Posts Tagged ‘jaywalking’

SFGov and Traders Joe’s Both are In Denial of This Persistent Jaywalking Problem at the First Block of Masonic

Friday, July 31st, 2015

I suppose I’ve been harping on this issue over the years.

Who created this problem? SFGOV, including  the Planning Department, for starters.

Who can do a better job of fixing things? SFGOV, including the SFMTA, for starters. And IDK, SFPD and DPW? And Trader Joe’s as well.

Here’s a recent example, just a couple of Bros on the west side of Masonic wanting to get to a parked car on the east side, just above the SFMTA’s Presidio Yard. (Note that they might not even be TJ’s customers, but their transit across four lanes of traffic is at the same place where shoppers do it.)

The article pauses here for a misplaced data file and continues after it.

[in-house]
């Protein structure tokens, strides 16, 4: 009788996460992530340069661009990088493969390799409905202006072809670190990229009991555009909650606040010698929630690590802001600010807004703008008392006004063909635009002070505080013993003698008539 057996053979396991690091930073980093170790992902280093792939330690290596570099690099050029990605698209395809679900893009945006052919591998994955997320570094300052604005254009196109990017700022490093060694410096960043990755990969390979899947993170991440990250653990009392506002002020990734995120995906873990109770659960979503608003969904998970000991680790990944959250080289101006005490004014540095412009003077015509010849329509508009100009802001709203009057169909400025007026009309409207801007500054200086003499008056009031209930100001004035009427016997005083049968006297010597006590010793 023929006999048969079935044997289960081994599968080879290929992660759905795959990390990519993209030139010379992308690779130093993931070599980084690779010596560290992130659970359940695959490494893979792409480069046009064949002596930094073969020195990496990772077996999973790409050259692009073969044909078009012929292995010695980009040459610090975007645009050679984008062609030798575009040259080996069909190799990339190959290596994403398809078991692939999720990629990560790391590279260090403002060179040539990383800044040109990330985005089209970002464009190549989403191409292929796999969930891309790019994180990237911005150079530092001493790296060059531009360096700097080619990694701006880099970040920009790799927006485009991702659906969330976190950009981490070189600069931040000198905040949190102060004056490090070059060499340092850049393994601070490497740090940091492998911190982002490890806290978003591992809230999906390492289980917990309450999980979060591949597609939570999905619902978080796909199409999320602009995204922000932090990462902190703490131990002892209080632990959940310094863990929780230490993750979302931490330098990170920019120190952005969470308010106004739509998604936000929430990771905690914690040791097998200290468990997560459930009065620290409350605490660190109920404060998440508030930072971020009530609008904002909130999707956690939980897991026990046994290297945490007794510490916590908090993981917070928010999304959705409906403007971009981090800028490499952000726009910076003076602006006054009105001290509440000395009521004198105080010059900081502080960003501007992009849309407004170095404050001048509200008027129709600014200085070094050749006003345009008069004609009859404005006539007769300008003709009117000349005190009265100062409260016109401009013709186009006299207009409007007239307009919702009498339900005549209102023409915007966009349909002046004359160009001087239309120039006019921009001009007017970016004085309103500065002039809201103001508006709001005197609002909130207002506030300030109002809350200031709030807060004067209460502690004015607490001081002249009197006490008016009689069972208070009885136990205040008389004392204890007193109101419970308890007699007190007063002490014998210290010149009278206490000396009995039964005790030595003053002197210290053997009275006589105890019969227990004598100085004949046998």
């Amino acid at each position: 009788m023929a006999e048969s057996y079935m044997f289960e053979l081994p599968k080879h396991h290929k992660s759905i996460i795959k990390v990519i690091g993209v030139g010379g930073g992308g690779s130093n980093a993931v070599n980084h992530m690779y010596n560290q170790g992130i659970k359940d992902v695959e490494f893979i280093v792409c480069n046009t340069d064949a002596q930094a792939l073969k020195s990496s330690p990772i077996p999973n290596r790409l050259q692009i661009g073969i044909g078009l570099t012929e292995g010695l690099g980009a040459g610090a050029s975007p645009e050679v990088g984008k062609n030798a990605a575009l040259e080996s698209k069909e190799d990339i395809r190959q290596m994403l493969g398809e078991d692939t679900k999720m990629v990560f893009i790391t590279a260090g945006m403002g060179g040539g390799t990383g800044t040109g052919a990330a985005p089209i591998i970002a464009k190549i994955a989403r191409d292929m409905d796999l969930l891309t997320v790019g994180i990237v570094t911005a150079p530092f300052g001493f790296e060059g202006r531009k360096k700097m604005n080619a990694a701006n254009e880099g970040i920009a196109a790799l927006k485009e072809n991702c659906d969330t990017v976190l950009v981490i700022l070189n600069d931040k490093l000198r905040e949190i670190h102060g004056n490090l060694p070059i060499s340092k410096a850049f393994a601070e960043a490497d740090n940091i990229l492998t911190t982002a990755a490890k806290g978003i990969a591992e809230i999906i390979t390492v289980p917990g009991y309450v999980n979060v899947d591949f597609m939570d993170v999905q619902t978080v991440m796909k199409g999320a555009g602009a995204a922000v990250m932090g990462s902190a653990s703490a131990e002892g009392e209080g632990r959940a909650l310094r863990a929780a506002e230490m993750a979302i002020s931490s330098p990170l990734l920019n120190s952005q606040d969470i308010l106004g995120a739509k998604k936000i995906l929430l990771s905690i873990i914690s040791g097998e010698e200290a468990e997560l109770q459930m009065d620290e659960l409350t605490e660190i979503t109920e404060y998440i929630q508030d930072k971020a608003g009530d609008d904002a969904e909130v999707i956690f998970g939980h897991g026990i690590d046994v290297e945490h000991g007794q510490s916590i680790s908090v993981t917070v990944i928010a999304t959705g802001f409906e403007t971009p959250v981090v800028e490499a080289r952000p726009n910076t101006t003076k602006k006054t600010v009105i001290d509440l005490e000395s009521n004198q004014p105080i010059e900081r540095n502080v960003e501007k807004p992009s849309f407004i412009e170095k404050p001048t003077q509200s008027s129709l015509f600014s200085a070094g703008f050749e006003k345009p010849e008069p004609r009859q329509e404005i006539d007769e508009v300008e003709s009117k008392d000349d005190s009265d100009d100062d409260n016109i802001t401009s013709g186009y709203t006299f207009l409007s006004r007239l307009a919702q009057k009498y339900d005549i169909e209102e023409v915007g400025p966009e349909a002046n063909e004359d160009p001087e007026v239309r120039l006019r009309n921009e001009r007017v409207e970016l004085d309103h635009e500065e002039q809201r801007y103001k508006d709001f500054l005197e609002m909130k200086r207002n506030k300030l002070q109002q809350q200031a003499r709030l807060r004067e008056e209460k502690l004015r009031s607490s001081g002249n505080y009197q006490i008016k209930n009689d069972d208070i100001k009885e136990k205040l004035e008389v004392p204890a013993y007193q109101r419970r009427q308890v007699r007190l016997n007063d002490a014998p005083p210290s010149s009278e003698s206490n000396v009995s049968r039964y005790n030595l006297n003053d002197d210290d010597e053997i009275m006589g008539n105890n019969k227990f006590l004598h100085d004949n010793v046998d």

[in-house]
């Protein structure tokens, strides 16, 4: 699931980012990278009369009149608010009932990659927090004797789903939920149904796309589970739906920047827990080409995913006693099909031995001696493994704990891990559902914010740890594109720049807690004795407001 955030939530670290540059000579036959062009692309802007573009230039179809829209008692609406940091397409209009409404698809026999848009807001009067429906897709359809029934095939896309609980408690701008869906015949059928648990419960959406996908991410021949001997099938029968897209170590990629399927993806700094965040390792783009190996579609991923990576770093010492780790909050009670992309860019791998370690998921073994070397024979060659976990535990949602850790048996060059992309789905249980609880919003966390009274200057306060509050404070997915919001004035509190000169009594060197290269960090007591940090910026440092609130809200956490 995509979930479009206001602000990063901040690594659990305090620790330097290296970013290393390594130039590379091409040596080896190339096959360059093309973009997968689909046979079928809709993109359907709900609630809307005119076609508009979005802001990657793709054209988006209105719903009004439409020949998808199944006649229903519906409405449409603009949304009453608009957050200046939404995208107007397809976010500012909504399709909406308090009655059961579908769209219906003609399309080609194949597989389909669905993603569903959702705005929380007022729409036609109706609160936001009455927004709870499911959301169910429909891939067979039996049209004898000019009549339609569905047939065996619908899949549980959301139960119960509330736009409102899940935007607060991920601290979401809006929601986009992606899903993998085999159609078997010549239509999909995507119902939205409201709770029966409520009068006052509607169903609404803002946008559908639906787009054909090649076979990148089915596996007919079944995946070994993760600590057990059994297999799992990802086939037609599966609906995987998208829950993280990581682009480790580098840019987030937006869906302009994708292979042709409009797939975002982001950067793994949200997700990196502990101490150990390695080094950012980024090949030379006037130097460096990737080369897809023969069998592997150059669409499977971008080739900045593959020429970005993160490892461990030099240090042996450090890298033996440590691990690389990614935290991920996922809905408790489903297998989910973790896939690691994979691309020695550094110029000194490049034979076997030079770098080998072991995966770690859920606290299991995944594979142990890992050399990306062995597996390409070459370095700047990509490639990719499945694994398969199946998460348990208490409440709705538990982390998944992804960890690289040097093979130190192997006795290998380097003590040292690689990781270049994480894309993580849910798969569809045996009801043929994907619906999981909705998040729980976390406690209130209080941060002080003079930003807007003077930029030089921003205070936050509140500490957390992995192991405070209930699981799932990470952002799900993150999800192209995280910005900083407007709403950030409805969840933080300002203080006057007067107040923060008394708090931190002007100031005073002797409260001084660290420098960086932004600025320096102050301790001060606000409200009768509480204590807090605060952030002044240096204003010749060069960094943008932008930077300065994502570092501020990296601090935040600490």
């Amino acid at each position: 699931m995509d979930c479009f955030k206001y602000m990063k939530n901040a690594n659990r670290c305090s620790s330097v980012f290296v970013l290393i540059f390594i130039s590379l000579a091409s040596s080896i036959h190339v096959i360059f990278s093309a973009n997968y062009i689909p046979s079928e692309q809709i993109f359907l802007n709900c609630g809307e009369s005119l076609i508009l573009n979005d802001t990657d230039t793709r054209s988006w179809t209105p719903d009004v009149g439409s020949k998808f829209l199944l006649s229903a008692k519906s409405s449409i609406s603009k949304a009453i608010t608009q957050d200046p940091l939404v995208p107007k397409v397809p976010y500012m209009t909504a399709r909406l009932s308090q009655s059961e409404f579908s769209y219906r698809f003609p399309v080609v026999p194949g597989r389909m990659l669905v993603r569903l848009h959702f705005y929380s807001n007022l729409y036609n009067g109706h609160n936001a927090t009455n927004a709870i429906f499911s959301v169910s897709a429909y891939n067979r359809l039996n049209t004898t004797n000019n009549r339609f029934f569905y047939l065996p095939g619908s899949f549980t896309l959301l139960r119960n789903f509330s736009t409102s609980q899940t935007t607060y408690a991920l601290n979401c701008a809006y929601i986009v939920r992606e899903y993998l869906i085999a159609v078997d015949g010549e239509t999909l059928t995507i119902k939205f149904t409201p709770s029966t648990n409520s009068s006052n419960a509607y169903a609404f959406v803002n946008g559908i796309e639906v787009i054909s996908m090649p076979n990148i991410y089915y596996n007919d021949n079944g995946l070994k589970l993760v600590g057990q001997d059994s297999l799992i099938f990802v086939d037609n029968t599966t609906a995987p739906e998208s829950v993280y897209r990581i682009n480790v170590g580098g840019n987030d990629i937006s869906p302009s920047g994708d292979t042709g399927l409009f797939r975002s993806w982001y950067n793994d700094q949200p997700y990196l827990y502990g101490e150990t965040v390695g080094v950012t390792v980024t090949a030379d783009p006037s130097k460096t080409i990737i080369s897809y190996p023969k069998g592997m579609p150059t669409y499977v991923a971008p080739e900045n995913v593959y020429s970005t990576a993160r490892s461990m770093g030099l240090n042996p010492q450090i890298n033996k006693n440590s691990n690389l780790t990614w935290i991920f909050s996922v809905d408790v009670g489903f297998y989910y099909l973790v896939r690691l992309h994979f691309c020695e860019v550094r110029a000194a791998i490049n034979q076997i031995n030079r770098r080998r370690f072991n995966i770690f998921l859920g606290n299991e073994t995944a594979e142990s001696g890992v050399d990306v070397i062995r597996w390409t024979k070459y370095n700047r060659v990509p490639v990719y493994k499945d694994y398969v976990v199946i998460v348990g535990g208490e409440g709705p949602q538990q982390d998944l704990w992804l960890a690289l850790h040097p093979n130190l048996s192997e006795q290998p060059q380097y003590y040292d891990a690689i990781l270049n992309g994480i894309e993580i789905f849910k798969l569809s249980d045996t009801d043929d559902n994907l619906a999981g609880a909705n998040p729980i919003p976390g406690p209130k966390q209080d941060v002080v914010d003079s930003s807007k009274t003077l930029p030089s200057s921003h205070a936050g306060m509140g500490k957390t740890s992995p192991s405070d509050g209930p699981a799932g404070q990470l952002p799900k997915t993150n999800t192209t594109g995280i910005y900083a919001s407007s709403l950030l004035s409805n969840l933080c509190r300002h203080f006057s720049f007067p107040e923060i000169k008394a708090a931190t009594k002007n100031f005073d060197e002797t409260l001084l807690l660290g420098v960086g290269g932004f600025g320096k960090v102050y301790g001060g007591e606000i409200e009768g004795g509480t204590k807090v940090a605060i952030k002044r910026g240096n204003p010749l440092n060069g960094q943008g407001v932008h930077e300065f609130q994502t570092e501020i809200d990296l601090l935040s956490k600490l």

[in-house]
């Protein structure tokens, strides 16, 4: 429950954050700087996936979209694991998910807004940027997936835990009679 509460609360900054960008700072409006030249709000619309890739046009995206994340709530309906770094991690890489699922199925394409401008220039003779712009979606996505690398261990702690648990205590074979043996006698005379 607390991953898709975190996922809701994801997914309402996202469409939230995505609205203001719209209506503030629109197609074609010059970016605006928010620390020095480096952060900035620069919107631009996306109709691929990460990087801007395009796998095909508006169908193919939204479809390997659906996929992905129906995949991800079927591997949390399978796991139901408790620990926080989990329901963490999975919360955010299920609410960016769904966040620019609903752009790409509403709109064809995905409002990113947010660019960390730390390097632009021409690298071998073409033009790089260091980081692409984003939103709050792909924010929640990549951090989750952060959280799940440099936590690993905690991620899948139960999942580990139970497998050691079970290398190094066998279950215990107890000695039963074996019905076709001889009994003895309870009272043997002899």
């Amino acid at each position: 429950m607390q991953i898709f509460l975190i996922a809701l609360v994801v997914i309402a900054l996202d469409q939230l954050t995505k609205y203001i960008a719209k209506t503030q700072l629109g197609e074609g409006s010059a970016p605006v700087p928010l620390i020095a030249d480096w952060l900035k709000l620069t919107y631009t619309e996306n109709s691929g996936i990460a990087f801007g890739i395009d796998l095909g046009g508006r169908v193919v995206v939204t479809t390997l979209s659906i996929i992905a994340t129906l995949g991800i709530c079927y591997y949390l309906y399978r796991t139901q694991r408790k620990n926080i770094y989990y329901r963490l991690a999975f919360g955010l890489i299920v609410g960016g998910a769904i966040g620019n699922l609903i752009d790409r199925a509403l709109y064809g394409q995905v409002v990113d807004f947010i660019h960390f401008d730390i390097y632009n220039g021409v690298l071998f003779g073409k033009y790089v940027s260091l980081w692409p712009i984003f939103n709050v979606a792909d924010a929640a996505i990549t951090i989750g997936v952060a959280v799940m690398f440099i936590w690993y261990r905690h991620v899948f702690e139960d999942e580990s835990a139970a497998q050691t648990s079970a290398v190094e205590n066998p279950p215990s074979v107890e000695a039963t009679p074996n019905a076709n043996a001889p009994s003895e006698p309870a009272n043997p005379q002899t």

All these southbound cars have stopped for the red light at Geary. So far, so good:

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But uh oh, cars are now coming up from Geary in the northbound lanes – it’s time to rethink and try again later:

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Or, in this case, spend 2.5 minutes going down the hill to Geary, wait for the green light, and then ascend back up Masonic.

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This is the choice people face. Sometimes they err and get hit by a car.

I’ll tell you, if you look at the death rate in Frisco due to earthquakes the past century vs. the death rates of Trader Joe’s shoppers jaywalking in front of TJ#100 the past decade or so, they’re about the same.

What can SFGov and TJ’s do now to fix things, to account for Human Nature?

How We Live Now: Parked Cars at the Dreary Geary-Divisadero Hospital-Medical District

Friday, June 19th, 2015

As seen from Geary – look, it’s a parking lot game like what you can play on your iPhone